Friday, January 15, 2010

Free Will in Heaven?

Correct me if I'm wrong, but I don't think the bible says anything about this concept at all. Nevertheless, many Christians will tell you that there is free will in heaven. In my mind this is a self defeating belief because in the same sentence they will tell you that there is also no sin and no suffering or disease etc. in heaven. Christians typically define sin as that which goes against the wishes of god. Already, we've encountered our first paradoxical statement, if there is no sin in heaven, that means everyone will only be doing that which is in accordance to gods wishes, if you had free will on the other hand you would be free to do whatever was in accordance with your wishes. The reason they want to believe that they have free will in heaven is because of their belief that god wanted people to love him freely and not be "robots".
Let's give them the benefit of the doubt for the time being and say that it was possible to have free will and be sinless in heaven. We encounter another semi-paradox here, if heaven was the perfect world, where people had free will, never committed sins and where there was no suffering, then why didn't god create that kind of world in the first place?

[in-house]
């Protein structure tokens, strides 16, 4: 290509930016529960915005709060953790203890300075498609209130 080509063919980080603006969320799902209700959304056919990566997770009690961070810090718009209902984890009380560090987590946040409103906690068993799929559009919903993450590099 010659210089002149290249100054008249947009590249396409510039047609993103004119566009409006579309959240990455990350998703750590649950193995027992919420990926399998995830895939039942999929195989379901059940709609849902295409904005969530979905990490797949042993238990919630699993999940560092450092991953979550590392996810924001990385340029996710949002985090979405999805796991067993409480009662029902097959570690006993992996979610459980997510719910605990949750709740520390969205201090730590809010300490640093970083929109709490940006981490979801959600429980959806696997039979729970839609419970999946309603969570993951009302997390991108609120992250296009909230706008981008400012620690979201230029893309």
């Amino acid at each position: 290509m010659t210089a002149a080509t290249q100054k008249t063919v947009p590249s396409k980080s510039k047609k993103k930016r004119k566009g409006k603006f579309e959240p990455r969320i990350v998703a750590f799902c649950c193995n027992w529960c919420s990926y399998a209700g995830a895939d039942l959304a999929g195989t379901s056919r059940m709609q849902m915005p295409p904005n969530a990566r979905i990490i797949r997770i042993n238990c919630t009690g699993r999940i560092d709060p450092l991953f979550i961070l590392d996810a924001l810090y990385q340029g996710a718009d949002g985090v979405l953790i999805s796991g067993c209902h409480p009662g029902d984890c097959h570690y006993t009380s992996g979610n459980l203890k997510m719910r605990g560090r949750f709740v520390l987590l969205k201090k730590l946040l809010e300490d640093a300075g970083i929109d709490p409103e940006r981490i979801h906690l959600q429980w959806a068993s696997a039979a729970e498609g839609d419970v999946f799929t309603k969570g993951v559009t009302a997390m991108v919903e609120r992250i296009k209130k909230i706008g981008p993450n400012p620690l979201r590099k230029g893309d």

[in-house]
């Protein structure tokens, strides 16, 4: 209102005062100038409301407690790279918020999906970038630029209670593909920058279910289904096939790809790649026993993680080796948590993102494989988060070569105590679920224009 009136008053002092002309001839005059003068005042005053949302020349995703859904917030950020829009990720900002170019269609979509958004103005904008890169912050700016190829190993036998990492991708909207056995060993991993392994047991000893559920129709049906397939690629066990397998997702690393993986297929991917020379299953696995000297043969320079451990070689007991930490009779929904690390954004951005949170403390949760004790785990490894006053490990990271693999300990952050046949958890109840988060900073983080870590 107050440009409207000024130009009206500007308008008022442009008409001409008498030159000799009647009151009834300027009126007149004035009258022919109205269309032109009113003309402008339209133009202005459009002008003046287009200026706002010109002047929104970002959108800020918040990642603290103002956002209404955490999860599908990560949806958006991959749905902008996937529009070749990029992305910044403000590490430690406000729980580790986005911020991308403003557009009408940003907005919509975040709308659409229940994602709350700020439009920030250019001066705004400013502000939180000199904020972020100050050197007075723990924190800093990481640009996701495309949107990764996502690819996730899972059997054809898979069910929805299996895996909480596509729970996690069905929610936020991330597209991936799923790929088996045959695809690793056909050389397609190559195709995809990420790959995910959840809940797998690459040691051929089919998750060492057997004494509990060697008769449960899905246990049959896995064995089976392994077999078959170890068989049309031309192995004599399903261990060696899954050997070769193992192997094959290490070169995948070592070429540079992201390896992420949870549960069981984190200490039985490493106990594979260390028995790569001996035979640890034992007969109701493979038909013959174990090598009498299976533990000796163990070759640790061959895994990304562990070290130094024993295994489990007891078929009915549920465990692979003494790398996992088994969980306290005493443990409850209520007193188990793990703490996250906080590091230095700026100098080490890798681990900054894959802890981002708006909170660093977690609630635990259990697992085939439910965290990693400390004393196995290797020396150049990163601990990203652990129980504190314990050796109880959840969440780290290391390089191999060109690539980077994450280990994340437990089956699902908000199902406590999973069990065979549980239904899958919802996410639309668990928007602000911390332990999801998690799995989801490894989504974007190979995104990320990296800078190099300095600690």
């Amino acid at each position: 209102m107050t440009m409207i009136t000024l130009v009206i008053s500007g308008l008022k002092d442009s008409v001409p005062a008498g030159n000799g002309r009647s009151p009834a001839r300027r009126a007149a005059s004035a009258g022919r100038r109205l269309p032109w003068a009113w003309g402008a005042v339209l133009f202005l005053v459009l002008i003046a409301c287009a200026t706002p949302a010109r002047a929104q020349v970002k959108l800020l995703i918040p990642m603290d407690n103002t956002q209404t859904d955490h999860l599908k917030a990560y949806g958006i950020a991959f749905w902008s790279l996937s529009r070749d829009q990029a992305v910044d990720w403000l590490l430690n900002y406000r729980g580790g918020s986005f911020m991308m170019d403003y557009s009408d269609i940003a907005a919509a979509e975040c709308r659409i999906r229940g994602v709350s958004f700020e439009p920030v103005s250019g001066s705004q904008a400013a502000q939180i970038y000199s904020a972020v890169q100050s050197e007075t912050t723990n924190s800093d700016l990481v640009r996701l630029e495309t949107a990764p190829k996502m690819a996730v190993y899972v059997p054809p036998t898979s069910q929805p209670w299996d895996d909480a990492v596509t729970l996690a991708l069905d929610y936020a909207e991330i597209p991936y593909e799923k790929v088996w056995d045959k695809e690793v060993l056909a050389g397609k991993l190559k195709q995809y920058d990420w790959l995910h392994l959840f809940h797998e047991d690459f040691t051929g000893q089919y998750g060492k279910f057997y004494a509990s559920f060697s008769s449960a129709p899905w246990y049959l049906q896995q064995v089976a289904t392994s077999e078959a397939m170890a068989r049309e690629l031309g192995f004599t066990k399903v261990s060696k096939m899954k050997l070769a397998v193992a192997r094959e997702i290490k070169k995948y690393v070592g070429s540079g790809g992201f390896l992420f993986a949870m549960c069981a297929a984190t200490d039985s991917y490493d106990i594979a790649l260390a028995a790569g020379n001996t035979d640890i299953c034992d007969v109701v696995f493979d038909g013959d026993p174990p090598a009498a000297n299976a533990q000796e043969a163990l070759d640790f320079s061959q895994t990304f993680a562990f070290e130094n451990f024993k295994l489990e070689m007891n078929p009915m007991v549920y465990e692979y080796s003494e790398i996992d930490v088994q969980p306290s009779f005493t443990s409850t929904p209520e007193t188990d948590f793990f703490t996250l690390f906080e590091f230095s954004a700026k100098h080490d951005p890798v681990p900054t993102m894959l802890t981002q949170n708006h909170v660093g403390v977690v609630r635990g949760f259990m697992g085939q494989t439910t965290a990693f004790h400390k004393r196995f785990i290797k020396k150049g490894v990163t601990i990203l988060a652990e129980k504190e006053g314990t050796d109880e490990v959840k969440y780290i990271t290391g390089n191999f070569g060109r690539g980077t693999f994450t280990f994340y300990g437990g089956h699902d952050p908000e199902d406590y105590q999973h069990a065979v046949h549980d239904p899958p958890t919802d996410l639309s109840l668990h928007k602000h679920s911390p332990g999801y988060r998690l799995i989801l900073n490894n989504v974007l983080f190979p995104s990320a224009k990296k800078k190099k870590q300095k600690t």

One objection to my arguments could be that people have free will, but in the presence of god it is impossible to commit sins. This objection falls flat on it's face almost immediately, because according to christian lore, the devil was an angel that rebelled against god, and was cast out of heaven as a result.


  1. have you taken the Massey Uni course Critical Thinking? If you haven't, I think you'd enjoy it.

    I hope you're having an enjoyable summer KJ!

  2. Yeah I probably would enjoy it. I'll see if I can fit it in this year or maybe next year.

  3. i think heaven has free will. because god isn't testing you anymore...

    dylan strachan

  4. Sorry Dylan but your umm.. Statement? Isn't an argument. It doesn't address any of the points KJ made or offer any good reason to believe there is free will in heaven.